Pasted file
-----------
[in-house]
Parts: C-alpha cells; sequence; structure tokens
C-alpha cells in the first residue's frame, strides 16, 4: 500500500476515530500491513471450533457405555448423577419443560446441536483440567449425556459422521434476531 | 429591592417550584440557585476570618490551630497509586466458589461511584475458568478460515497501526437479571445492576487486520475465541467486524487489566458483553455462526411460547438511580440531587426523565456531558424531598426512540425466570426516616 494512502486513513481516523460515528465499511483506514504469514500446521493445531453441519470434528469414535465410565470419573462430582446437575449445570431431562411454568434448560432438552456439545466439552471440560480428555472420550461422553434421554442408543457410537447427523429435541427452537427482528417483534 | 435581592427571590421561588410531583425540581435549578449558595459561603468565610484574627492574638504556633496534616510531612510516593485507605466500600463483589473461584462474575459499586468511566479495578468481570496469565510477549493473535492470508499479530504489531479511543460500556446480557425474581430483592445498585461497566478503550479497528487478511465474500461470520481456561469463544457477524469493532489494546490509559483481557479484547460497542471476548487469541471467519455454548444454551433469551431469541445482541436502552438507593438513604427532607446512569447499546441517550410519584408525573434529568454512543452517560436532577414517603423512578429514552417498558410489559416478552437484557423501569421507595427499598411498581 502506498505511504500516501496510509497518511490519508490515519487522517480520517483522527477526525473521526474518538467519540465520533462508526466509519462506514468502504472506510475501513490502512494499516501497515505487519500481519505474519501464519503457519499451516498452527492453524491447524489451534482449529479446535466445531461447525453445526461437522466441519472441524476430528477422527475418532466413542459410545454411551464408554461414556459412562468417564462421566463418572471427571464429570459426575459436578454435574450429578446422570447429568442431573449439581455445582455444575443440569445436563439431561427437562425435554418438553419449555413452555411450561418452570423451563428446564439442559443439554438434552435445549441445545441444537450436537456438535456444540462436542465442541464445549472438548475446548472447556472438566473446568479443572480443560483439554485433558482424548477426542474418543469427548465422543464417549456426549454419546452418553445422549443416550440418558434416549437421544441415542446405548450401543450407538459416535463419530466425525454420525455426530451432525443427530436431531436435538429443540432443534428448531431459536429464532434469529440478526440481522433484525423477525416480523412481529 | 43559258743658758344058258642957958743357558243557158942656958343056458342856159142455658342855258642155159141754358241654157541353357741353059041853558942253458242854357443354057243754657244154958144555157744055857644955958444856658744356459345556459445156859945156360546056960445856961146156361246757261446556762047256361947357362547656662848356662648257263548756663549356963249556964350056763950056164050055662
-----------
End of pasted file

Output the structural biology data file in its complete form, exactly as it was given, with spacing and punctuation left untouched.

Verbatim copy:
[in-house]
Parts: C-alpha cells; sequence; structure tokens
C-alpha cells in the first residue's frame, strides 16, 4: 500500500476515530500491513471450533457405555448423577419443560446441536483440567449425556459422521434476531 | 429591592417550584440557585476570618490551630497509586466458589461511584475458568478460515497501526437479571445492576487486520475465541467486524487489566458483553455462526411460547438511580440531587426523565456531558424531598426512540425466570426516616 494512502486513513481516523460515528465499511483506514504469514500446521493445531453441519470434528469414535465410565470419573462430582446437575449445570431431562411454568434448560432438552456439545466439552471440560480428555472420550461422553434421554442408543457410537447427523429435541427452537427482528417483534 | 435581592427571590421561588410531583425540581435549578449558595459561603468565610484574627492574638504556633496534616510531612510516593485507605466500600463483589473461584462474575459499586468511566479495578468481570496469565510477549493473535492470508499479530504489531479511543460500556446480557425474581430483592445498585461497566478503550479497528487478511465474500461470520481456561469463544457477524469493532489494546490509559483481557479484547460497542471476548487469541471467519455454548444454551433469551431469541445482541436502552438507593438513604427532607446512569447499546441517550410519584408525573434529568454512543452517560436532577414517603423512578429514552417498558410489559416478552437484557423501569421507595427499598411498581 502506498505511504500516501496510509497518511490519508490515519487522517480520517483522527477526525473521526474518538467519540465520533462508526466509519462506514468502504472506510475501513490502512494499516501497515505487519500481519505474519501464519503457519499451516498452527492453524491447524489451534482449529479446535466445531461447525453445526461437522466441519472441524476430528477422527475418532466413542459410545454411551464408554461414556459412562468417564462421566463418572471427571464429570459426575459436578454435574450429578446422570447429568442431573449439581455445582455444575443440569445436563439431561427437562425435554418438553419449555413452555411450561418452570423451563428446564439442559443439554438434552435445549441445545441444537450436537456438535456444540462436542465442541464445549472438548475446548472447556472438566473446568479443572480443560483439554485433558482424548477426542474418543469427548465422543464417549456426549454419546452418553445422549443416550440418558434416549437421544441415542446405548450401543450407538459416535463419530466425525454420525455426530451432525443427530436431531436435538429443540432443534428448531431459536429464532434469529440478526440481522433484525423477525416480523412481529 | 43559258743658758344058258642957958743357558243557158942656958343056458342856159142455658342855258642155159141754358241654157541353357741353059041853558942253458242854357443354057243754657244154958144555157744055857644955958444856658744356459345556459445156859945156360546056960445856961146156361246757261446556762047256361947357362547656662848356662648257263548756663549356963249556964350056763950056164050055662